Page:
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PRANIT01

Champion Member
Apr 12, 2021
1,288
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Hi folks ,I am back I was really busywith work,how is things going here?saw lot of guys got ita happy for them.
I saw something interesting in canada ,some of you guys may be able to give some insights.(obviously I knew prices were high)
A home in calgary now is sitting at 500-700k I am not talking about fancy stuff just average home ,let us assume 20% down payment that is 100k to 140 k and monthly payments approximately 2500-3000 ,utilities 500 ,how are new immigrants affording this homes ,I think I am getting decent salary according to canadian standards but If it is this way it is almost impossible to buy something and I forgot to add taxes .I feel like if I have to afford this I will have to work to death ,here am I missing something. Not to spread panic it is a great place to live I think this is the number 1 problem.if you get this sorted out then you are good ,trust me with good skills getting a job in a good company is easy but housing prices gave me chills.inorder to afford down-payment it will take 2 yrs that time this will be 700 to 1M$ which will again push the needle.
Obviously if you have generational wealth and get handout from your parents it is easy else it is a very tough road ahead.(which is my case).
Even with 100k you will be house poor.
Is there anything I am missing.
 
Last edited:

MajorGrom

Hero Member
Mar 29, 2022
619
390
Hi folks ,I am back I was really busywith work,how is things going here?saw lot of guys got ita happy for them.
I saw something interesting in canada ,some of you guys may be able to give some insights.(obviously I knew prices were high)
A home in calgary now is sitting at 500-700k I am not talking about fancy stuff just average home ,let us assume 20% down payment that is 100k to 140 k and monthly payments approximately 2500-3000 ,utilities 500 ,how are new immigrants affording this homes ,I think I am getting decent salary according to canadian standards but If it is this way it is almost impossible to buy something and I forgot to add taxes .I feel like if I have to afford this I will have to work to death ,here am I missing something. Not to spread panic it is a great place to live I think this is the number 1 problem.if you get this sorted out then you are good ,trust me with good skills getting a job in a good company is easy but housing prices gave me chills.inorder to afford down-payment it will take 2 yrs that time this will be 700 to 1M$ which will again push the needle.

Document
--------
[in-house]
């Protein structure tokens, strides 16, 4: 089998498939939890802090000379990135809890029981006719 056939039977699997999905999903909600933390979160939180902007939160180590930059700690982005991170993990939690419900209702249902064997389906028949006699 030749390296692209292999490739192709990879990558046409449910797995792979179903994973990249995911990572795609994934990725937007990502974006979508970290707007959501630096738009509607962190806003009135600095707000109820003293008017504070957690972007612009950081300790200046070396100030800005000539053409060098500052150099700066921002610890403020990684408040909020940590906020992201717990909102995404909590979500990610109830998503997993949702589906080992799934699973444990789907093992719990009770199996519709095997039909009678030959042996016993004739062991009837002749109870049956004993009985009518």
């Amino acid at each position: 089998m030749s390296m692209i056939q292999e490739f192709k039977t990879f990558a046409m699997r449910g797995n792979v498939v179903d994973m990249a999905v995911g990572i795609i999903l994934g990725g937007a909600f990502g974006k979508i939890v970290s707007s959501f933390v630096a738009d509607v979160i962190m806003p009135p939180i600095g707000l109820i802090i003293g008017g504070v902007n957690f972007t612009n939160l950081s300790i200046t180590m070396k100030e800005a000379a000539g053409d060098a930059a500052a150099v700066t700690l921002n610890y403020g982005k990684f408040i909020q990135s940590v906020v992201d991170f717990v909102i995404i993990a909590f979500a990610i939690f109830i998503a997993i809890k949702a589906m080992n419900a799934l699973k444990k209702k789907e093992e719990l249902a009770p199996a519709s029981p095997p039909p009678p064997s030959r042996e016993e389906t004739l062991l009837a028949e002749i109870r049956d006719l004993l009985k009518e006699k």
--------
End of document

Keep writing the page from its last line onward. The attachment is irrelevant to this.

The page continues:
Obviously if you have generational wealth and get handout from your parents it is easy else it is a very tough road ahead.(which is my case).
Even with 100k you will be house poor.
Is there anything I am missing.
Why do you think people like me are looking at Canada as a temp. option? ) According to a statistic that was published in 2019-2020, 87% of CS graduates from UWaterloo are either moving, or planning to move the USA after the graduation.

If you think Calgary is bad, you don't want to look at Toronto market. Even if you work yourself to death, you will still not able to afford 2 bdr. condo in Toronto. The only option is keep jumping jobs every year, which will sooner or later put you at severe disadvantage.

And getting A job is easy; getting THE job is hard. THE job is the one that will contribute to your career growth, have strong team, good work-life balance, decent salary. A job can be any startup.
 
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MajorGrom

Hero Member
Mar 29, 2022
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Biggest issue of hiring in Canada. Their hiring process is shit and then they cry there is no talent. I mean it's not that they are doing cutting edge work.
I still remember my interview at TD. Data structures and algorithms (level medium -> hard), system design, 2 rounds of behavioral interview. For what? To use Informatica GUI tool for ETL pipelines. I am like, dude, get out of there. I am not doing this crap.

At the same time, very famous hedge fund from Switzerland: 1 hour behavioral/technical kind of interview + a 30 minutes coding problem where the goal is to review the code that was written by someone else (2 classes). Salary: 180k euros vs. 110k CAD.
 
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PRANIT01

Champion Member
Apr 12, 2021
1,288
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Why do you think people like me are looking at Canada as a temp. option? ) According to a statistic that was published in 2019-2020, 87% of CS graduates from UWaterloo are either moving, or planning to move the USA after the graduation.